Archives For August 2008

Sorry Everyone – I can’t always be serious!

Michael Phelp's First Photo - Too Funny
Michael Phelps’ first photo

If you read my previous blog about eLearning, then you already know that I have been creating software tools for knowledge capture and sharing (i.e. SCATE Ignite) for over 15 years. Once a college adjunct professor and the Director of Engineering for a large automotive supplier, I have always been amazed by the disconnect between college education, formal corporate training, and on the job knowledge sharing.

All three of these approaches are required to produce the best employees, but unfortunately, due to our culture of empire building, bridging the gap between these elements has been quite difficult.

In addition to running a company I also coach team sports.  So let’s for a minute compare a company to an athletic team (i.e. football or my favorite ice hockey). To build a strong team, a coach must first find highly trained athletes that possess the fundemental skills. This is like hiring gradutes from college with good grades. Then these players are trained within a system, similar to learning a business process within a company. Finally they are expected to perform as a collective unit, passing (sharing), scoring (completing tasks) and finally winning (closing).

Unfortunately, many companies especially in the US do not run in this manner. It seems that we try to hire the best from college, train them on the business processes and then provide an environment where they build their own little empire. In many cases employees are afraid to share their knowledge with others due to the insecurity of losing their job. I have worked within many environments where one department would not provide adequate information to others just for the sake of losing control. This will kill a company’s efficiency and productivity.

Let me ask you this, how many athletes that don’t pass the ball or puck make the pros? This is simple..NONE. Successful teams do not often win on the shoulders of one person. It requires working together for the collective success of the team.

So if a business is exactly the same as a team, then how do we get people within a company to work together and share knowledge?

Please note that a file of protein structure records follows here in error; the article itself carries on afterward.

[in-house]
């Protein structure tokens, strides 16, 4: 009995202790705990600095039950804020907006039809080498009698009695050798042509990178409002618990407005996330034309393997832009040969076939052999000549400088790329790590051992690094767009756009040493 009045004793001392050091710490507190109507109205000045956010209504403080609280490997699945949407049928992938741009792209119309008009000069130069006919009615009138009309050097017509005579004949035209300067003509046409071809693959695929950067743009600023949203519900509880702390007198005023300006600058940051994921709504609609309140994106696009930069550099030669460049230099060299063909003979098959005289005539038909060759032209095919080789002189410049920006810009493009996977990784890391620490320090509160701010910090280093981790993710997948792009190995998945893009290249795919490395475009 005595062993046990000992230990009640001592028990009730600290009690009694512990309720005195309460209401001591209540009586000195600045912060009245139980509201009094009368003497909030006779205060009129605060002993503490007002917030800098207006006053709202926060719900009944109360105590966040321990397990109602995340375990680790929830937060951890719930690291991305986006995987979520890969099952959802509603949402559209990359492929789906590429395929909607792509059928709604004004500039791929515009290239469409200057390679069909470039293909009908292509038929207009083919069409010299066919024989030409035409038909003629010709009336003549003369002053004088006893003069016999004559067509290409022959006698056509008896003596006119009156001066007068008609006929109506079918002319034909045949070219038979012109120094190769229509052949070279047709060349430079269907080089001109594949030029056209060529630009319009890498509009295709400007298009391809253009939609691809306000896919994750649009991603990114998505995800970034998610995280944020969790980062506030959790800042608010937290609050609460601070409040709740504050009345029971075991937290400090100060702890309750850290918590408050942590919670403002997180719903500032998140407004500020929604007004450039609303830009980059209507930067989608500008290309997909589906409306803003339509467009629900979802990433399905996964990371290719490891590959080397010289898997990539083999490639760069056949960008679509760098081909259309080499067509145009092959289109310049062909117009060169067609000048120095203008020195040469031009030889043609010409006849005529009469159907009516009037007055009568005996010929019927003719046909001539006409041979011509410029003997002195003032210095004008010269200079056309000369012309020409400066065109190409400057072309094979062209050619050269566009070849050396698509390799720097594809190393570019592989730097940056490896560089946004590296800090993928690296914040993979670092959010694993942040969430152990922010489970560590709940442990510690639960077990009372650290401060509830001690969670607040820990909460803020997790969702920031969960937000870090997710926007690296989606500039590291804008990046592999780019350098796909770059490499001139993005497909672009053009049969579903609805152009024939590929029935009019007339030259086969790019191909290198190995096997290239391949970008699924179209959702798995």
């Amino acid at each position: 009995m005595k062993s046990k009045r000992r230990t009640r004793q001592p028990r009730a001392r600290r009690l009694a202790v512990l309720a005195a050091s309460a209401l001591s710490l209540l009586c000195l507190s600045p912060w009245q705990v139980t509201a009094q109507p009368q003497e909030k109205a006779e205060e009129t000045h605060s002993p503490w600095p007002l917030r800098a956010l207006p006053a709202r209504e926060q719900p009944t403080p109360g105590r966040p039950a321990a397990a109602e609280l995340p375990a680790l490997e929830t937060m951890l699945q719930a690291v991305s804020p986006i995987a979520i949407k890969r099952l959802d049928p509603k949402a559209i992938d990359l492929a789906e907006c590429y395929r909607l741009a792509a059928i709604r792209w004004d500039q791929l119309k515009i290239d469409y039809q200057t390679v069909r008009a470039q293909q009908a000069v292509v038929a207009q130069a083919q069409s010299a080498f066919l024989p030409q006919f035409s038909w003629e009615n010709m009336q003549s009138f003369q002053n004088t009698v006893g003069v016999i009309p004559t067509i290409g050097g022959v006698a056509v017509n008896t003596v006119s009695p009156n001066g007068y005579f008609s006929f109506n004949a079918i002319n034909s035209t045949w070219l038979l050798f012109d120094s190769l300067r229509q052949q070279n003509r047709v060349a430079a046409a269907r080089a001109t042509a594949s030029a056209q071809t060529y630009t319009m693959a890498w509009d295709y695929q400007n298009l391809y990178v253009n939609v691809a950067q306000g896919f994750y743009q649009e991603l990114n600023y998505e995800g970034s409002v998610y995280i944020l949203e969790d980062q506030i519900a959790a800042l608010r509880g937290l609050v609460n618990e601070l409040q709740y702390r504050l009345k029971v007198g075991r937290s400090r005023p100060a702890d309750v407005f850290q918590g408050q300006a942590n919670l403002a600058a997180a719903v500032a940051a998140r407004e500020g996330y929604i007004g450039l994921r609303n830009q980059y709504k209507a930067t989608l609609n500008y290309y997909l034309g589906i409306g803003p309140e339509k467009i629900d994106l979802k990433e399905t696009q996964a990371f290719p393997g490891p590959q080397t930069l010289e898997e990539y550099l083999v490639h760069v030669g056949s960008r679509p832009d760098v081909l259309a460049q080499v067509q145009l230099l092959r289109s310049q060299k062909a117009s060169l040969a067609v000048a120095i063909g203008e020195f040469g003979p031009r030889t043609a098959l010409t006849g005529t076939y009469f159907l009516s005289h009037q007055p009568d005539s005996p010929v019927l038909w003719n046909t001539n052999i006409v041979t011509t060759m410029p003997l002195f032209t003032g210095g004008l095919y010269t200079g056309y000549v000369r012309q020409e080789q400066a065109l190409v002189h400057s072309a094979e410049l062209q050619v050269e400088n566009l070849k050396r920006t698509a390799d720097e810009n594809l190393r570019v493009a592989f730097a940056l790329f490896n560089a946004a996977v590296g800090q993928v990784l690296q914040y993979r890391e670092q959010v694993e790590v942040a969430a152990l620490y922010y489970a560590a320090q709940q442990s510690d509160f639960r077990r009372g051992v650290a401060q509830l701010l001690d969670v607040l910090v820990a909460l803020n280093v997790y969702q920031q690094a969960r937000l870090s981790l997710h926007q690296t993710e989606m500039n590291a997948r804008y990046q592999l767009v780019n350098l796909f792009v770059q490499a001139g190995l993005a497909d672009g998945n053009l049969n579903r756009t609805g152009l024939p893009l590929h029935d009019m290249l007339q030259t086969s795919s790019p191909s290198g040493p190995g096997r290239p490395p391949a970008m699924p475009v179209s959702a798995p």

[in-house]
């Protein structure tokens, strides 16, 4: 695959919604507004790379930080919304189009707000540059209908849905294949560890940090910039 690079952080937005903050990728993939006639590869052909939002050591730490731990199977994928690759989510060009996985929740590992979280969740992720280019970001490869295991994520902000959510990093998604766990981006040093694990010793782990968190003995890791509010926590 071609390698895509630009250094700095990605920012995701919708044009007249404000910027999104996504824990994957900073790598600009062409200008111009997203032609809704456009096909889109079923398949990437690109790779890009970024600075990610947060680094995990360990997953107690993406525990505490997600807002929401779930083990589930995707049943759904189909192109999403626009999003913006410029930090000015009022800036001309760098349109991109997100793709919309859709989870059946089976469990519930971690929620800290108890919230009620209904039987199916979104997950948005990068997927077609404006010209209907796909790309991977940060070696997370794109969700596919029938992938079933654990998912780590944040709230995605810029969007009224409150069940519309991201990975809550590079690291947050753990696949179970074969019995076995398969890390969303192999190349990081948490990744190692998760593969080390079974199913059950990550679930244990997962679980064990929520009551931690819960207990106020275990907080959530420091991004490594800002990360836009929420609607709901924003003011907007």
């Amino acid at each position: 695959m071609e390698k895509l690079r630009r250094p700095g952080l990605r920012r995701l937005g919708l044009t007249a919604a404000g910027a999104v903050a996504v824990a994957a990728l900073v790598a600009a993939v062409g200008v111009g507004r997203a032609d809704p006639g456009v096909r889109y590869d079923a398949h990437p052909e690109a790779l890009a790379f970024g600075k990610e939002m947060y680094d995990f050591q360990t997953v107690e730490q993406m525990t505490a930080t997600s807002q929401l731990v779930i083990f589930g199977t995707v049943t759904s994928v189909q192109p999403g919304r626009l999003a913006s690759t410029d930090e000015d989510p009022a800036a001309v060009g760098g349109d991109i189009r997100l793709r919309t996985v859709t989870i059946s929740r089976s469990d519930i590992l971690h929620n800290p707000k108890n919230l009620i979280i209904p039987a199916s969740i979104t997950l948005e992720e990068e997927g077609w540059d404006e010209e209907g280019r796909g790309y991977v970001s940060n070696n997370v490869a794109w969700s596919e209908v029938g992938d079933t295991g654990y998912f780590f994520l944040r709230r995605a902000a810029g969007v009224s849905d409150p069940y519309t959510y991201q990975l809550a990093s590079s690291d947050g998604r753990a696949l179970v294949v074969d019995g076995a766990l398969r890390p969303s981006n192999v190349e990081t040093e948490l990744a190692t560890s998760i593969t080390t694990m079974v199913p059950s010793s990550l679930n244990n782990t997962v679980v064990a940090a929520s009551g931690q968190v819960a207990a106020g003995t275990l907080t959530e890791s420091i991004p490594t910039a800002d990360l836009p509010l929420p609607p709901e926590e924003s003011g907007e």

Well first you need to change the company mindset. This needs to be mandated from the top, just like the Coach of any team. If the Coach doesn’t push the issue of passing (sharing) the ball (knowledge and information) then the players (employees) will not respond in a coordinated team effort.

Secondly, once mandated, a company needs a process and system where employees can easily share knowledge. Wiki’s and Learning Management system’s (LMS) are good, however, with the emergence of social networking technology like the knowledge and media sharing sites igniteCAST.com, chrysler.ignitecast.com, the industry is raising the bar.

Finally companies need to recognize and reward employees that make conscious effort to contribute and share their knowledge.

Funny concept..rewarding people for working together, instead of just for their individual accomplishments!

I welcome your comments.

Steve Sadler
CEO/President
SCATE Tecnhologies, Inc.

Check out this complete CATIA V5 Course for the Engineer or Manager: http://www.ignitecast.com/p/0PZe9zXpnr/

I created and uploaded this complete course to IgniteCAST.com to teach engineers and managers the basic fundamentals of CATIA V5.  This course is for new CATIA V5 users, so I hope you find it useful.   

If you like it and want to take more in depth CATIA V5 courses created in the same SCATE Ignite  format simply go to SCATELearning.com

Take care.

Steve

Last year, I got the opportunity to play hockey against the Red Wing Alumni at Joe Louis Area. George Bowman, one of the goalies from the alumni helped to organize the event. My company SCATE Technologies, Inc. sponsored the event and we also launched a new piece of software called www.mysplake.com. I also invited most of my close friends and co-workers from (Canada, England and the US) to either play or watch us get smoked. Even though they beat us 13-11 (they were toying with us) we had excellent time of great hockey, good people, cold beer, good food and live music at the Olympia room.